Secured vs Unsecured Debt in Wilmington Bankruptcy Skip to main content

You are here

Secured vs Unsecured Debt in Wilmington Bankruptcy

Print

Secured debt

Is your debt secured or unsecured?

Image by Jason Blackeye via Unsplash

When Wilmington consumers need help with debt, bankruptcy may be the best solution for a fresh financial start. There are two different bankruptcy chapters available – Chapter 7 and Chapter 13 – and what type of debt you’re struggling with is a good starting point to consider which might be best for you. The two types of debt are secured and unsecured, and each is treated differently under the two bankruptcy chapters. Here’s a look at what secured and unsecured debt are and what relief you can expect coming out of bankruptcy.

What is secured debt?

Secured debts are linked to some property that you own. The loan is “secured” by a lien on the asset. This lien and security in collateral protect the lender’s investment while you get to enjoy using the property. The most common consumer secured debts are mortgages and auto loans. If you don’t make the payments on your loan, the lender can repossess the vehicle or foreclose on the home.

If you’re behind on secured debt and want to keep the asset, Chapter 13 is probably better for you than Chapter 7. You cannot keep secured debt in Chapter 7 if you’re behind on payments. You would have to surrender the property back to the lender. With Chapter 13, in contrast, your Wilmington bankruptcy puts you on a repayment plan to catch up on the past-due amount and keep your asset. 

Under North Carolina bankruptcy law, there are two types of secured debt – with consent and without consent. The former is the standard secured debt where you borrow to purchase an asset and accept the lien as part of the financing agreement. The latter is debt attached to an asset without your consent. Wilmington bankruptcy deals with these differently.

Secured debt with your consent 

These are the debts that you signed up for, and you know going into it that there’s a lien on your asset. These include mortgages and home equity lines of credit, auto loans, retail purchases with a lien on the asset (like furniture or a large appliance), and personal loans where you pledged an asset as collateral.

Nonconsensual liens 

This secured debt results from a lien on your property without your consent and are called non-consensual liens. These can come in the form of a judgment that results in a lien, a lien credited by law such as by your HOA or a mechanic, or a tax or child support lien. These liens convert unsecured debt like unpaid taxes into a secured debt in the form of a lien on your asset.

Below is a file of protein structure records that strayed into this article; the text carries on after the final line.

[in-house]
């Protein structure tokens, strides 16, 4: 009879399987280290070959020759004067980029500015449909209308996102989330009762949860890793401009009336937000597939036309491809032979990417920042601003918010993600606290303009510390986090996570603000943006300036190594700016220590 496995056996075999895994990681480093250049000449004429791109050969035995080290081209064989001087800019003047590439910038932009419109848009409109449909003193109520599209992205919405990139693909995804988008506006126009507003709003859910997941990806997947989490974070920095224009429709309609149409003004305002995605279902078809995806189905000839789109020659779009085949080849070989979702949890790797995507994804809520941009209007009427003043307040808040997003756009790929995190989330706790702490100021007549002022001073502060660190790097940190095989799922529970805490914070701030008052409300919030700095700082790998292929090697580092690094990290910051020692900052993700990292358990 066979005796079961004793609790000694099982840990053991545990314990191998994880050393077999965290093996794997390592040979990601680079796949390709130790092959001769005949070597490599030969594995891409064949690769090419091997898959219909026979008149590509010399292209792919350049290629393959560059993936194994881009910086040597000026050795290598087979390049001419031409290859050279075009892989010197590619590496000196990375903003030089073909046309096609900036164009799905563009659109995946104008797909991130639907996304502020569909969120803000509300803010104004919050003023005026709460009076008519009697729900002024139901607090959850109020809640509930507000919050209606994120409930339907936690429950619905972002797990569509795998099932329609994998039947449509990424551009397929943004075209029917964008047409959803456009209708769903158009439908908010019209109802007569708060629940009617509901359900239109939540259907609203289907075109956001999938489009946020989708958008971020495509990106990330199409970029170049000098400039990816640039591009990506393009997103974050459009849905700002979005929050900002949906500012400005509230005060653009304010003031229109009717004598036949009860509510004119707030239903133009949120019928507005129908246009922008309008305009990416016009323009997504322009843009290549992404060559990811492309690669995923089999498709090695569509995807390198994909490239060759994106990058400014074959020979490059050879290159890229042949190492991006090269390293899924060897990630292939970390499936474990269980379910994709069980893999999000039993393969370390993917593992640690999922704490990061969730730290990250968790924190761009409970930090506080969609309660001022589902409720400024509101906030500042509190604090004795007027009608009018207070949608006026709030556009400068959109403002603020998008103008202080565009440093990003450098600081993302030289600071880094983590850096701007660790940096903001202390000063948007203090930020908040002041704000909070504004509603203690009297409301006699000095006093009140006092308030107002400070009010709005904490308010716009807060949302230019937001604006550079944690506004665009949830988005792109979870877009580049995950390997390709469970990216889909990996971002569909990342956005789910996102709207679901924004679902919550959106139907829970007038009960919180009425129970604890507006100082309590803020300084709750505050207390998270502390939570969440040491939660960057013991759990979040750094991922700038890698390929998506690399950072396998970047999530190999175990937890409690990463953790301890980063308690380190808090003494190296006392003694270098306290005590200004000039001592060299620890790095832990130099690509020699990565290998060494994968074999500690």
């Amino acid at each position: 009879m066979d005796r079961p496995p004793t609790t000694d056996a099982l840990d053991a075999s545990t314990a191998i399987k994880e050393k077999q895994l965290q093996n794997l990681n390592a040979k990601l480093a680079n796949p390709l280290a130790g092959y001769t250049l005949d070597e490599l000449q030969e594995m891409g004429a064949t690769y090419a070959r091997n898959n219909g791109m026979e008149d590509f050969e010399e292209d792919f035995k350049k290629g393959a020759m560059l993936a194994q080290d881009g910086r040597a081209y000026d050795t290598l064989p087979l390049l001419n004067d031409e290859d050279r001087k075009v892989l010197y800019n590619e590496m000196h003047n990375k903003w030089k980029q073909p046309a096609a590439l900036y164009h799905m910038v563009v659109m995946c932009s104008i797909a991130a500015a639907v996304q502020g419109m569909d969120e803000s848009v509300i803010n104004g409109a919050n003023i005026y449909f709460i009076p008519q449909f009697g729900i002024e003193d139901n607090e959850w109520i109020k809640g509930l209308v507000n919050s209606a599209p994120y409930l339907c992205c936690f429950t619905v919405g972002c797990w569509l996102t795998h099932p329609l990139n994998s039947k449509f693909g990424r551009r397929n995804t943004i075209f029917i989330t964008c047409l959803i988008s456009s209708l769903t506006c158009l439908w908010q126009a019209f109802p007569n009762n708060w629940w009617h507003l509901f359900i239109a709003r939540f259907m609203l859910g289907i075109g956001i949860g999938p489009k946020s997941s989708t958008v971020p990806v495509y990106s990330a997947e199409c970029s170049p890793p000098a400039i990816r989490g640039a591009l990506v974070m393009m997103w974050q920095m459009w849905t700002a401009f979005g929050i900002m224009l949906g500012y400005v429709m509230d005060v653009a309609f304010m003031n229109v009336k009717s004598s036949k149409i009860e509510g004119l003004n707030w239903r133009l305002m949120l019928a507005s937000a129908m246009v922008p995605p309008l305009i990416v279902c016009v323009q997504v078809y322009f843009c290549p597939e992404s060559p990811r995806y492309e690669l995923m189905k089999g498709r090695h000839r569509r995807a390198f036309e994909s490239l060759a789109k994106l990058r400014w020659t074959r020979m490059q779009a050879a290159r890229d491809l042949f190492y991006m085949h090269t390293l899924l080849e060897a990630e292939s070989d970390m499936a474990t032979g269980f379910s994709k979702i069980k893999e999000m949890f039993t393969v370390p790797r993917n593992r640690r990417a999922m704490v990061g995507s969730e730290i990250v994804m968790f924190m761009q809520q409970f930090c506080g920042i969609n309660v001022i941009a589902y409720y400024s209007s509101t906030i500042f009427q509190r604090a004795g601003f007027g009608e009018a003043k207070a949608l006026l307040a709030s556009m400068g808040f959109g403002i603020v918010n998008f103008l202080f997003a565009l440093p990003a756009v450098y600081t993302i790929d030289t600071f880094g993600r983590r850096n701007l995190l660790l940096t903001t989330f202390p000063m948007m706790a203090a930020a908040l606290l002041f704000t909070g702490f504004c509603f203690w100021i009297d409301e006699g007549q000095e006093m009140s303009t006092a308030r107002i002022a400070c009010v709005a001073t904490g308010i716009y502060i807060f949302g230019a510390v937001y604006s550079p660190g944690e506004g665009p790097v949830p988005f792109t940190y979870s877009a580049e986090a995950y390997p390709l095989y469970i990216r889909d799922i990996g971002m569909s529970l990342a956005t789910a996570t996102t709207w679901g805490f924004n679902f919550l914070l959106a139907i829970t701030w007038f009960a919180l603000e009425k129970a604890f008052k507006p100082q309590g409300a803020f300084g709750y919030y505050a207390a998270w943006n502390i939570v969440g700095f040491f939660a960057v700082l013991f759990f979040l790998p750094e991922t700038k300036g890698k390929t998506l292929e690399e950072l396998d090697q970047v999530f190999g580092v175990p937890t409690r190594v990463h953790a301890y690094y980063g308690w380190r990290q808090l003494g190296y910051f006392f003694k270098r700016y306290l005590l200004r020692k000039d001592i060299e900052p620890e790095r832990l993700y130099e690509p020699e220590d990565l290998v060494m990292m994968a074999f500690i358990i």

What is unsecured debt?

Unsecured debt means there is no asset attached to protect the lender or creditor in case you default. The most common unsecured debt is credit card debt and medical bills. Rent and utilities fall into this category as do professional fees such as if you owe money to your lawyer. Personal loans made to you without collateral are also unsecured debt. Student loans are a special category to discuss with your lawyer. 

How secured and unsecured debt are treated in Wilmington bankruptcy

With Chapter 7 bankruptcy, unsecured debt can usually be 100% discharged for credit cards, medical bills, personal loans, old utilities, and older income taxes (if you meet the requirements). Secured debt is not dischargeable in Chapter 7. You must either give back the asset or catch up on payments with Chapter 7 bankruptcy.

If you choose Chapter 13 for your Wilmington bankruptcy, you can buy time to catch up on secured debt, and you should see significant relief on unsecured debt, but not as sweeping as with Chapter 7. When it comes to non-consensual liens, those are more challenging. Bankruptcy can wipe out the debt that triggered the lien, but the lien itself can remain standing.

If you have liens, this complicates your bankruptcy case and should be one of the first things you tell your North Carolina bankruptcy attorney at your initial consultation. Your blend of secured versus unsecured debt, whether you’re delinquent on your mortgage or auto, your income, and future financial goals are all part of choosing Chapter 13 versus Chapter 7 bankruptcy.

To find out more about the benefits of bankruptcy, contact the Law Offices of John T. Orcutt. Be sure to read reviews from our satisfied clients then call +1-888-234-4190 now for a free Wilmington bankruptcy consultation at one of our convenient locations in Raleigh, Durham, Fayetteville, Wilson, Greensboro, Garner or Wilmington. Don’t live in debt, get the fresh financial start you deserve!

Debts Hurt! Got debt? Need help? Get started below!

What North Carolina County Do You Reside In?